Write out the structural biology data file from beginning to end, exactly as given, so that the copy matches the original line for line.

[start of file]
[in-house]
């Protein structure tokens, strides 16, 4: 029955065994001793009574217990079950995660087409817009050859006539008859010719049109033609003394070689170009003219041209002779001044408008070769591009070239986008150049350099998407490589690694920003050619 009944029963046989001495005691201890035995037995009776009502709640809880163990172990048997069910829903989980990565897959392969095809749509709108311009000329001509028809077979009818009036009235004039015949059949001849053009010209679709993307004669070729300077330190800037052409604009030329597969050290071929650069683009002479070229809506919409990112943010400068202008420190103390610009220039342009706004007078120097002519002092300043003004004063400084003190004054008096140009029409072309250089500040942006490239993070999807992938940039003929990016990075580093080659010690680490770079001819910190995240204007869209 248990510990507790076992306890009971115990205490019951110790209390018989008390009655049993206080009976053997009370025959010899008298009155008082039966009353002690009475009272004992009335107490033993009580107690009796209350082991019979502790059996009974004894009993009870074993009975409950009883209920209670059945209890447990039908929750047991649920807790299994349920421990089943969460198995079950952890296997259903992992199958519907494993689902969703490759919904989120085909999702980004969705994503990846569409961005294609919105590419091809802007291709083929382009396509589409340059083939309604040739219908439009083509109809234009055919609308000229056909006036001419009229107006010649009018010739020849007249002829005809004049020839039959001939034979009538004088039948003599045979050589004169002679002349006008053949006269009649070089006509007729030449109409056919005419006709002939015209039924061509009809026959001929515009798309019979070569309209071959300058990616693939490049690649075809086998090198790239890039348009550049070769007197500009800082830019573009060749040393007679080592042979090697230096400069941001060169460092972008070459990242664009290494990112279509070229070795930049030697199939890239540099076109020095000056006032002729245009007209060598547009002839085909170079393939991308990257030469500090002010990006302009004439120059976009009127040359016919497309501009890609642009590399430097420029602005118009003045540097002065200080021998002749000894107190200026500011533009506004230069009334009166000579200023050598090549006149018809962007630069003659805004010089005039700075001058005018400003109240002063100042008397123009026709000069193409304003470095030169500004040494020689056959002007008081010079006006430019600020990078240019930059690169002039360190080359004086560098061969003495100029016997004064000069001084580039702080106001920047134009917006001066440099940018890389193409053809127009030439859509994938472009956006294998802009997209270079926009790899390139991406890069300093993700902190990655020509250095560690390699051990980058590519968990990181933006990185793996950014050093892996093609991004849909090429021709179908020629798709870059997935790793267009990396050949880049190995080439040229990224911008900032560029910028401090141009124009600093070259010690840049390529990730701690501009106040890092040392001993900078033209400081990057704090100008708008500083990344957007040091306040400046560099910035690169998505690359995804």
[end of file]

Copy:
[in-house]
């Protein structure tokens, strides 16, 4: 029955065994001793009574217990079950995660087409817009050859006539008859010719049109033609003394070689170009003219041209002779001044408008070769591009070239986008150049350099998407490589690694920003050619 009944029963046989001495005691201890035995037995009776009502709640809880163990172990048997069910829903989980990565897959392969095809749509709108311009000329001509028809077979009818009036009235004039015949059949001849053009010209679709993307004669070729300077330190800037052409604009030329597969050290071929650069683009002479070229809506919409990112943010400068202008420190103390610009220039342009706004007078120097002519002092300043003004004063400084003190004054008096140009029409072309250089500040942006490239993070999807992938940039003929990016990075580093080659010690680490770079001819910190995240204007869209 248990510990507790076992306890009971115990205490019951110790209390018989008390009655049993206080009976053997009370025959010899008298009155008082039966009353002690009475009272004992009335107490033993009580107690009796209350082991019979502790059996009974004894009993009870074993009975409950009883209920209670059945209890447990039908929750047991649920807790299994349920421990089943969460198995079950952890296997259903992992199958519907494993689902969703490759919904989120085909999702980004969705994503990846569409961005294609919105590419091809802007291709083929382009396509589409340059083939309604040739219908439009083509109809234009055919609308000229056909006036001419009229107006010649009018010739020849007249002829005809004049020839039959001939034979009538004088039948003599045979050589004169002679002349006008053949006269009649070089006509007729030449109409056919005419006709002939015209039924061509009809026959001929515009798309019979070569309209071959300058990616693939490049690649075809086998090198790239890039348009550049070769007197500009800082830019573009060749040393007679080592042979090697230096400069941001060169460092972008070459990242664009290494990112279509070229070795930049030697199939890239540099076109020095000056006032002729245009007209060598547009002839085909170079393939991308990257030469500090002010990006302009004439120059976009009127040359016919497309501009890609642009590399430097420029602005118009003045540097002065200080021998002749000894107190200026500011533009506004230069009334009166000579200023050598090549006149018809962007630069003659805004010089005039700075001058005018400003109240002063100042008397123009026709000069193409304003470095030169500004040494020689056959002007008081010079006006430019600020990078240019930059690169002039360190080359004086560098061969003495100029016997004064000069001084580039702080106001920047134009917006001066440099940018890389193409053809127009030439859509994938472009956006294998802009997209270079926009790899390139991406890069300093993700902190990655020509250095560690390699051990980058590519968990990181933006990185793996950014050093892996093609991004849909090429021709179908020629798709870059997935790793267009990396050949880049190995080439040229990224911008900032560029910028401090141009124009600093070259010690840049390529990730701690501009106040890092040392001993900078033209400081990057704090100008708008500083990344957007040091306040400046560099910035690169998505690359995804």